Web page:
Other issues in this category (2)
Thank you for your purchase? - 2
Wednesday, July 13, 2016
This issue's material has been provided by Anti-virus Times project participant Alexander Sh. from Belarus
Sometimes our gullibility, carelessness or negligence is all it takes for criminals to obtain our credit card information.
In our era of unbridled consumption, and amidst the rush of our everyday lives, we forget that activities like passing our bank cards to smiling waiters and using them to pay cashiers for goods and services with a "thank you for your purchase" in exchange are fraught with danger.
There are even ads on the Internet (including social networking sites) offering retail chain workers and other people involved in rendering various services ways to beef up their income. This involves copying information found on customer bank cards and relaying it to fraudsters.
In this scheme, criminals gain access to data found on the front and reverse sides of a card by capturing it on video, photographing it or employing other tricks.
Crime news reports occasionally mention the arrests of unscrupulous salesmen or cashiers who have copied bank card information and used it to their advantage.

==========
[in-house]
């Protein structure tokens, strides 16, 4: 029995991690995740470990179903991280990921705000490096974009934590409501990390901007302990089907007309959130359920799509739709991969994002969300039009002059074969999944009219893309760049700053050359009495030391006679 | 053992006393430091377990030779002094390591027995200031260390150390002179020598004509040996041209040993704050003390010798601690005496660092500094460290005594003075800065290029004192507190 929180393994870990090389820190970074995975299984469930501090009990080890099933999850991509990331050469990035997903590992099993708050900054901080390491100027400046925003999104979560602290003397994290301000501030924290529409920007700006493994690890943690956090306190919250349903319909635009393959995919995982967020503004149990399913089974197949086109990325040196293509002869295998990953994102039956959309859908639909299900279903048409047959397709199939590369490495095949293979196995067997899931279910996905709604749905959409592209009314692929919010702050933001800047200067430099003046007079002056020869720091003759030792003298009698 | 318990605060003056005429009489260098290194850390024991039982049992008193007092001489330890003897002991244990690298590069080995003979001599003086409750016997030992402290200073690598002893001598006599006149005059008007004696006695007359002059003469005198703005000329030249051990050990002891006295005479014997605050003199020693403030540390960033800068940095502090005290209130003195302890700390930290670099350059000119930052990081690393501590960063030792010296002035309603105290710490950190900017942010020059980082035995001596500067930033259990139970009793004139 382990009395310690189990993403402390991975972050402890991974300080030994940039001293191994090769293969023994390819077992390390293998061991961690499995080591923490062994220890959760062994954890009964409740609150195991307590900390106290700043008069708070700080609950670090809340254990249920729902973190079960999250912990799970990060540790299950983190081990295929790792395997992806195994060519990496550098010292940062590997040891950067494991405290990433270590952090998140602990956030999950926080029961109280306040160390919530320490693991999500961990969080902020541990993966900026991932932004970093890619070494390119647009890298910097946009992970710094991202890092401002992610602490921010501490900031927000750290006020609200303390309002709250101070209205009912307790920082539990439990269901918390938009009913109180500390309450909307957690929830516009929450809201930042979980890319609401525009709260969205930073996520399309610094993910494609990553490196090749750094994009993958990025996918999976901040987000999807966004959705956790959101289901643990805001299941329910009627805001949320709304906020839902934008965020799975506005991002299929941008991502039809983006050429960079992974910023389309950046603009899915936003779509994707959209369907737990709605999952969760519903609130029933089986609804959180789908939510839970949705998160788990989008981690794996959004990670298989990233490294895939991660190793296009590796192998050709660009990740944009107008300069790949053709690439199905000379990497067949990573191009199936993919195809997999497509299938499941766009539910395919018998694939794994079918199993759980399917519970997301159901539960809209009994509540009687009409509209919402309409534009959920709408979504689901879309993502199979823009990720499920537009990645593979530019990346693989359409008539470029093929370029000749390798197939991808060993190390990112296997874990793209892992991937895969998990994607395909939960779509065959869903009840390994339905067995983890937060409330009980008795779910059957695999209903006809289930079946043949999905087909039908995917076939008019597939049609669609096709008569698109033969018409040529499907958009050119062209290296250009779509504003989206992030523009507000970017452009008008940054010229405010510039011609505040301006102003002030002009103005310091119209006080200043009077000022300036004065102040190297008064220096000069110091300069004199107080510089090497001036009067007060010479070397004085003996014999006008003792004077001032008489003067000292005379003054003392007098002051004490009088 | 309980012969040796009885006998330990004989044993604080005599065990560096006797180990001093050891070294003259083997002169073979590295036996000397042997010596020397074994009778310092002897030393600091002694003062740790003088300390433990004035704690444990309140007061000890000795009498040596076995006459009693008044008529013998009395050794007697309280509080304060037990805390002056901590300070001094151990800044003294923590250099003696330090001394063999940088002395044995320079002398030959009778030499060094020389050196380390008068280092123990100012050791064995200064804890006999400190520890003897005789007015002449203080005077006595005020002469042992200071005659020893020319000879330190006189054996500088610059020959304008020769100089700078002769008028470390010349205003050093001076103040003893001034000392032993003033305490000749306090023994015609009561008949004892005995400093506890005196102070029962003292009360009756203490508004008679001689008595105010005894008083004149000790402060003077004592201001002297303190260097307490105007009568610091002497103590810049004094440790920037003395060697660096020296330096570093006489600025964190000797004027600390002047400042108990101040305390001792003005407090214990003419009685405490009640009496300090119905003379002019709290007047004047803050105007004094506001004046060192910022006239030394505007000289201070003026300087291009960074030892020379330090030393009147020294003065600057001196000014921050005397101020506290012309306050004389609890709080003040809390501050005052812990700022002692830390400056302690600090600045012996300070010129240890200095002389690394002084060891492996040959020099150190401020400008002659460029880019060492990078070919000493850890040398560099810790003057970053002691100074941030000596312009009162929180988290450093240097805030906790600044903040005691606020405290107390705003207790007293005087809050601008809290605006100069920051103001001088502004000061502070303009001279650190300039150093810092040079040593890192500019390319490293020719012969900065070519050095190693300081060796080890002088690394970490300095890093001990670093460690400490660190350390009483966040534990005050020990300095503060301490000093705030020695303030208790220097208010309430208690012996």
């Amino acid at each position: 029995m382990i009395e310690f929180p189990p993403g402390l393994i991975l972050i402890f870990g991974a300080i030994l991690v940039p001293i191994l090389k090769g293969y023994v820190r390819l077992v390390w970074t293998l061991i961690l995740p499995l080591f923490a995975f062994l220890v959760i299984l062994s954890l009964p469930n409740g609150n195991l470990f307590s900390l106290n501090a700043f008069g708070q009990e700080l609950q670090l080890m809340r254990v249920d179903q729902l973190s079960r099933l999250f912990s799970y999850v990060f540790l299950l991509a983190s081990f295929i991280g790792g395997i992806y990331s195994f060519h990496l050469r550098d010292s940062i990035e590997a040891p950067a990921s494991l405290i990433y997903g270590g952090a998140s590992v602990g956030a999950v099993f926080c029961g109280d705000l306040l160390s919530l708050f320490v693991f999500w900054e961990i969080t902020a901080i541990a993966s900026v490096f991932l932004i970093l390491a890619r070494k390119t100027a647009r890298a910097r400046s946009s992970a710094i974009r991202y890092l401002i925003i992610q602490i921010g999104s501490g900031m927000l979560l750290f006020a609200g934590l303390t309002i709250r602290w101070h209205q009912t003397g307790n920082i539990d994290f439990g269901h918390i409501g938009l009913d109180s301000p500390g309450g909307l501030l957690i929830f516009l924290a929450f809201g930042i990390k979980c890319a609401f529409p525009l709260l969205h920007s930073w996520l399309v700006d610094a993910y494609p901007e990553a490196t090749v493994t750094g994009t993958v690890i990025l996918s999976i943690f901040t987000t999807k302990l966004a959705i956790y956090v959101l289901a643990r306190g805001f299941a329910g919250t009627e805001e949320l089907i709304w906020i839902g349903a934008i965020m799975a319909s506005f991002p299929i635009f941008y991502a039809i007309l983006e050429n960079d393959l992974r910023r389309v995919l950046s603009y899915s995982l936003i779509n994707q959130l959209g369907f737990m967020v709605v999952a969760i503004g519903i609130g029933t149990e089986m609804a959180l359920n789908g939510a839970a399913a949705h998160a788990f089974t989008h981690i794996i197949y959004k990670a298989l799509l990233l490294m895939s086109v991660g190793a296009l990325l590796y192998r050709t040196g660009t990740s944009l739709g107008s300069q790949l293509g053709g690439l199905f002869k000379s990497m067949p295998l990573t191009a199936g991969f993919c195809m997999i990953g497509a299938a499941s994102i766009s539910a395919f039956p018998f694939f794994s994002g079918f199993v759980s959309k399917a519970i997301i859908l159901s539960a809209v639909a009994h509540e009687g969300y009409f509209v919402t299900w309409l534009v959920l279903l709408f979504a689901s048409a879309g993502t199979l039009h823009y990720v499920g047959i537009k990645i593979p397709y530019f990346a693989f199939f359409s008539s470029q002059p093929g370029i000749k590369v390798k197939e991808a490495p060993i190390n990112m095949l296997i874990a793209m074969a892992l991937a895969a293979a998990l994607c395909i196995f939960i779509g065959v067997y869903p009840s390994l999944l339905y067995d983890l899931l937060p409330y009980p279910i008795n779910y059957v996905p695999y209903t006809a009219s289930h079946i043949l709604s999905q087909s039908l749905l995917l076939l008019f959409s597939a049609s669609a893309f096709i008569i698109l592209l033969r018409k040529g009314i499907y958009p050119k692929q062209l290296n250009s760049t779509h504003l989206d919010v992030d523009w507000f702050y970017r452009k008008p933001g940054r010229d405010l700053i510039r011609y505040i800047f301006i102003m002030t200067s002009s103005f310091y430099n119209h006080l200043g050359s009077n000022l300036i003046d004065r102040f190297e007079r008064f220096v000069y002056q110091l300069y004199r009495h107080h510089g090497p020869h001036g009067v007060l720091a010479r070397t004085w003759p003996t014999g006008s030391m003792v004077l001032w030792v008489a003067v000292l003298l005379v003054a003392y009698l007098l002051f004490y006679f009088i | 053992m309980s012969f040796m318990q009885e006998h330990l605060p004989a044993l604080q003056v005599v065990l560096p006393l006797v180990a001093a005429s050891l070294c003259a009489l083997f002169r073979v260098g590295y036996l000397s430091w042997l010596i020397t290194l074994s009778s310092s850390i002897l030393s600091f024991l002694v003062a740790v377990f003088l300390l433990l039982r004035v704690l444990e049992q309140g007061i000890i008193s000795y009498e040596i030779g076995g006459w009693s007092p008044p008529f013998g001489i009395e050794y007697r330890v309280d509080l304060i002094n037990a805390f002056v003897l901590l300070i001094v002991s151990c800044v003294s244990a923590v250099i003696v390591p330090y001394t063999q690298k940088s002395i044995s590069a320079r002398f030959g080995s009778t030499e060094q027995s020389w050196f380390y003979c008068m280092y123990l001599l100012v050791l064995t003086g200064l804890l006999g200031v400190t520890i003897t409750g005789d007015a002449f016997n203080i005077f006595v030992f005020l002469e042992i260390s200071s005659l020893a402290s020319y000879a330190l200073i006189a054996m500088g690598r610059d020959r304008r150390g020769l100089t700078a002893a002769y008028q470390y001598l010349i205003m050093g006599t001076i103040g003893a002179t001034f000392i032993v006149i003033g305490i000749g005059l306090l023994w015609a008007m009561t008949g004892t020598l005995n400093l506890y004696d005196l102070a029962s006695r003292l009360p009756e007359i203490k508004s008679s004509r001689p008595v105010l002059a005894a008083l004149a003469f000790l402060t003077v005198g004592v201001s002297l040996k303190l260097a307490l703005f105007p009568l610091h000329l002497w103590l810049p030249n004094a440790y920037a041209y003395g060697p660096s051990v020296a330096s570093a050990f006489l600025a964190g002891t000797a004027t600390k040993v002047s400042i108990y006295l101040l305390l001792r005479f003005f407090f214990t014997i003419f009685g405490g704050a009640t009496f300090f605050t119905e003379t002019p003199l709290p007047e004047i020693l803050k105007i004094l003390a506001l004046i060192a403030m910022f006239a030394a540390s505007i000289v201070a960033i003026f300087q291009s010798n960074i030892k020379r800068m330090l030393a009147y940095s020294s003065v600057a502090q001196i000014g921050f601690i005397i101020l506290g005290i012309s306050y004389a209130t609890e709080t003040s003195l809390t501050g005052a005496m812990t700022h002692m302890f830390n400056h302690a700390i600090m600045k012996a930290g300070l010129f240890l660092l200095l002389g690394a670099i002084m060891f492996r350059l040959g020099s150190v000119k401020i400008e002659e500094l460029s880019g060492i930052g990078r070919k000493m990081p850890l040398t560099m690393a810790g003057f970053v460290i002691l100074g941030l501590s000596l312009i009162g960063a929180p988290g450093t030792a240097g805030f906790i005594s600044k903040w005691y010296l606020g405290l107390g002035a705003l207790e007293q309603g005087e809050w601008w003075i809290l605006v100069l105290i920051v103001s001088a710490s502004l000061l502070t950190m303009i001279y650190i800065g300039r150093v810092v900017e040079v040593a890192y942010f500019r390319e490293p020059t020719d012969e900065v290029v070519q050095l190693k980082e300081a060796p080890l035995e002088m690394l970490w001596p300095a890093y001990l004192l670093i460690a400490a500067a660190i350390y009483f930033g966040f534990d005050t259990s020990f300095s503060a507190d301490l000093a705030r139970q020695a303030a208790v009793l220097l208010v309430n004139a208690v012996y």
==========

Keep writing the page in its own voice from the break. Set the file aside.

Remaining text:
In Belarus, a 20-year-old student stole money from shop visitors' card accounts. The investigation revealed that the suspect worked as a cashier in a supermarket in summer 2015. He photographed bank cards that buyers presented him with to pay for goods. The young man was placed into custody.
Under Belarus law, the offence is punishable by 3-10 years of imprisonment. It can also entail property confiscation and a ban to occupy certain positions or engage in certain activities.
The Anti-virus Times recommends
- If you pass your bank card to personnel in order to pay for goods and services, always keep an eye on the employee and your card. Important! Do not allow them to perform any suspicious actions with your card, and if they do, immediately ask for an explanation.
- Do not enter the card's PIN code to confirm the transaction. Important! Compare the amount on your payment receipt with the total purchase amount, and keep receipts concerning cancelled and failed transactions until you can match them with information contained in your bank statements.